Griggs technique forms an initial stoma with the aid of a plastic dilator and the uses a special speculum like forceps which is placed over the guidewire into the trachea and is then widened causing a blunt spreading of the tracheal tissue and thus a widening of the aperture (Pictures 4 and 5).
Both techniques may require significant physical force because the surrounding tissue may prove to be quite resistant to blunt dissection. Once the tracheal aperture is assessed as sufficiently wide and appropriate in shape, the tracheostomy cannula is inserted. The cannula must be well lubricated with gel so it can easily bypass the tissue around the aperture. A problem which may arise while passing the cannula through the trachea is when the rigid tracheal cannula tip gets stuck or encounters the tracheal rings en route. If the curved introducer is inserted in through the cannula, it will curve the cannula and make its passage easier along the tracheal rings and further through the trachea. Another problem which may potentially arise is the necessity of extraction of the guidewire prior to cannula insertion and subsequent possibility of paratracheal cannula insertion. In younger patients with a more firm trachea and well formed aperture there are usually no significant difficulties in inserting the cannula without the guidewire in situ, however, in older patients sometimes it is almost impossible to insert the cannula without the guidewire. The problem should be solved once the manufacturers make an additional opening for the guidewire through the curved introducer which goes into the cannula, so the guidewire will not have to be removed. When advancing the cannula through the trachea, caution must be exercised in following the curvature of the wire which follows the anatomical curvatures of the aperture and trachea. The guidewire may also be contorted immediately below the tip of the cannula if the cannula tip is at a steep angle in relation to the guidewire, that is why it is necessary to slightly and gently move the guidewire in and out while advancing the cannula into the trachea, to ensure it has not curved and has remained mobile. This same maneuvre is recommended while performing tracheal aperture dilation with the forceps in Griggs technique.
After inserting the tracheal cannula, the trachea should be suctioned and with an aspiration catheter. The cuff should be inflated with attention to cuff pressure and ventilation may commence via the cannula. The endotracheal tube is removed and hygiene of the oral cavity and upper airways is performed. Cannula position and patency is verified by auscultation, chest –xray and fiberoptic bronchoscopy. Fiberoptic bronchoscopy before, during and after tracheal cannula insertion will give a complete insight into the condition of the trachea and envisage any potential complications (bleeding, tracheal wall lacerations, tracheal cartilage trauma or rupture) in a timely manner.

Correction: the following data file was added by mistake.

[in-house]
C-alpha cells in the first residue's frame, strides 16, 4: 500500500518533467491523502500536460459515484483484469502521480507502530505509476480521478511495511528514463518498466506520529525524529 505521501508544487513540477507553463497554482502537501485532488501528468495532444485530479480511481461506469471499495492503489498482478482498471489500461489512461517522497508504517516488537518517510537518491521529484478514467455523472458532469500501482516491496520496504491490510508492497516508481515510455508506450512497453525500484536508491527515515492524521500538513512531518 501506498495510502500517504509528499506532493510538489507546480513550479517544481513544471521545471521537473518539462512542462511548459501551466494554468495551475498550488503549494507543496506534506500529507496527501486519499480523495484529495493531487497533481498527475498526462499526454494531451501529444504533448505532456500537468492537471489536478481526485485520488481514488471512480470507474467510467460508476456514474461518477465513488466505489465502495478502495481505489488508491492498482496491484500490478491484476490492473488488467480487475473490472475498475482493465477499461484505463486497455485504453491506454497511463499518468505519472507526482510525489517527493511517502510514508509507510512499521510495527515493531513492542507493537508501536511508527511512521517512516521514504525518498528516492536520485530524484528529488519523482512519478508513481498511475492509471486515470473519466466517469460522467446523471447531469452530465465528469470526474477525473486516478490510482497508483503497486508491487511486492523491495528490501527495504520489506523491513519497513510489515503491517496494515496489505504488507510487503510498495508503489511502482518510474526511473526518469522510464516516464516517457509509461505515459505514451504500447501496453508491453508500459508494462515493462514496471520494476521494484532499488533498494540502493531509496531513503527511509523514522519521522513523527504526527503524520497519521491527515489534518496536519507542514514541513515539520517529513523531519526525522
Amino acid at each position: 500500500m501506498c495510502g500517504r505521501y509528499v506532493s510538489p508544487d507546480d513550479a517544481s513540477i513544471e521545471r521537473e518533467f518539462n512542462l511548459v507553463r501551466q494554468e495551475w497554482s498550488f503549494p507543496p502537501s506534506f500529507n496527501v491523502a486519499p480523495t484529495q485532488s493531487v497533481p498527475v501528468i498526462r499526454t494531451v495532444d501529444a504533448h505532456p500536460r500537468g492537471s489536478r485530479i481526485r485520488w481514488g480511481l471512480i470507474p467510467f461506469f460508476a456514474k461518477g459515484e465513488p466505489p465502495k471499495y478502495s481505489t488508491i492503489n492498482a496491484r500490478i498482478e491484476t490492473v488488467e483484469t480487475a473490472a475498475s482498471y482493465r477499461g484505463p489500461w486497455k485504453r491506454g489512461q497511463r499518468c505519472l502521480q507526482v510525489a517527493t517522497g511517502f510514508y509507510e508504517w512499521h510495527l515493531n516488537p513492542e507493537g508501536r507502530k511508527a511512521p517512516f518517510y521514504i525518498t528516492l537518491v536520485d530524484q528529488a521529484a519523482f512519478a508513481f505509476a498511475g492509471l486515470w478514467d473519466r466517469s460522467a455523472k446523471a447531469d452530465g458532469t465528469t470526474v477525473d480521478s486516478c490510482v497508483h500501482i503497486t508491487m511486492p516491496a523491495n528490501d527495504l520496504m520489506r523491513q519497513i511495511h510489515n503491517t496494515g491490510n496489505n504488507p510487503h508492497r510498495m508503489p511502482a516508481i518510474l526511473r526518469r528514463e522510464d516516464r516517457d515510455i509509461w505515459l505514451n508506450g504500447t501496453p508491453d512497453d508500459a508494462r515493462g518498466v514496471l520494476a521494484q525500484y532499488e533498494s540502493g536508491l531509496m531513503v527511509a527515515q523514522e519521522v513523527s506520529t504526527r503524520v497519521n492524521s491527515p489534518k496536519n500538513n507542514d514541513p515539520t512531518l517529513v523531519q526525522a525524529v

Complications of the Procedure
The time needed to carry out a percutaneous tracheostomy has become important in assessing the success of this technique in comparison to other techniques. The inability to adequately dilate a traheal aperture, increased number of attempted dilations (more than one attempt) and prolonged cannula insertion time are indicators of complications and they are indicative of categorizing a tracheostomy as insufficiently dilated. It is necessary to mention the complication of tracheal cannula obstruction with consequential desaturation of arterial oxygen which can occur a few days after successful percutaneous tracheal cannulation (usually occurs between day 2 and 21 post tracheostomy). Partial obstruction may occur due to the weight of the cannula itself and the weight of the tubing connected to the respirator. When a patient is in the supine position for a prolonged period of time, there is usually some degree of lateral deviation of the cannula due to the continued traction by the hosing system on the side of the respirator, while in seated patients who require mechanical ventilation support, the cannula usually deviates downwards. The weight of the whole system causes the cannula to deviate in position and the walls of the cannula are no longer in alignment with the walls of the trachea
Obstruction occurs for two reasons. Tracheal wall trauma makes the wall of the trachea softer and easy to deform so the deviation of the cannula and the traction on the tissue causes mucosal folds to appear in front of the cannulas meatus thereby causing a partial obstruction to the free flow of air. The same happens when the cuff of the cannula deflates or loses its elasticity and movement of the cannula causes a cuff herniation and consequential partial obstruction of the airway (Picture 7).
In scenarios where there is a desaturation of arterial oxygen content it is always prudent to perform a fiberoptic bronchoscopy however it is not always easy to ascertain the problem due to the fact that when a fiberoptic bronchoscope is inserted, the cannula is usually straightened and the obstructions may disappear in that moment (Picture 8).
The problems and solutions were discovered empirically, while performing airway suction and cleaning maneuvres. It was noticed that in certain positions of the cannula there was an occurence of desaturation and return to normal values when the cannula was repositioned (Picture 6).
Advantages of Percutaneous Tracheostomy
The advantages of percutaneous tracheostomy need to be considered in comparison to classic surgical tracheostomy. Outcomes and results of numerous studies which have been comparing various techniques mostly depend on study designs and observed parameters. Even though there are no definite and conclusive results meta analyses of studies suggest that percutaneous tracheostomy is less time consuming, less traumatic, associated with fewer intraoperative and postoperative complications and is more cost effective than a classical surgical tracheostomy . Note must be made of the studies which conclude that percutaneous tracheostomy showed more periprocedural complications, especially those studies that mention fatalities and cardiac arrest. These meta analyses were made on the basis of all percutaneous tracheostomies irrespective of the technique used .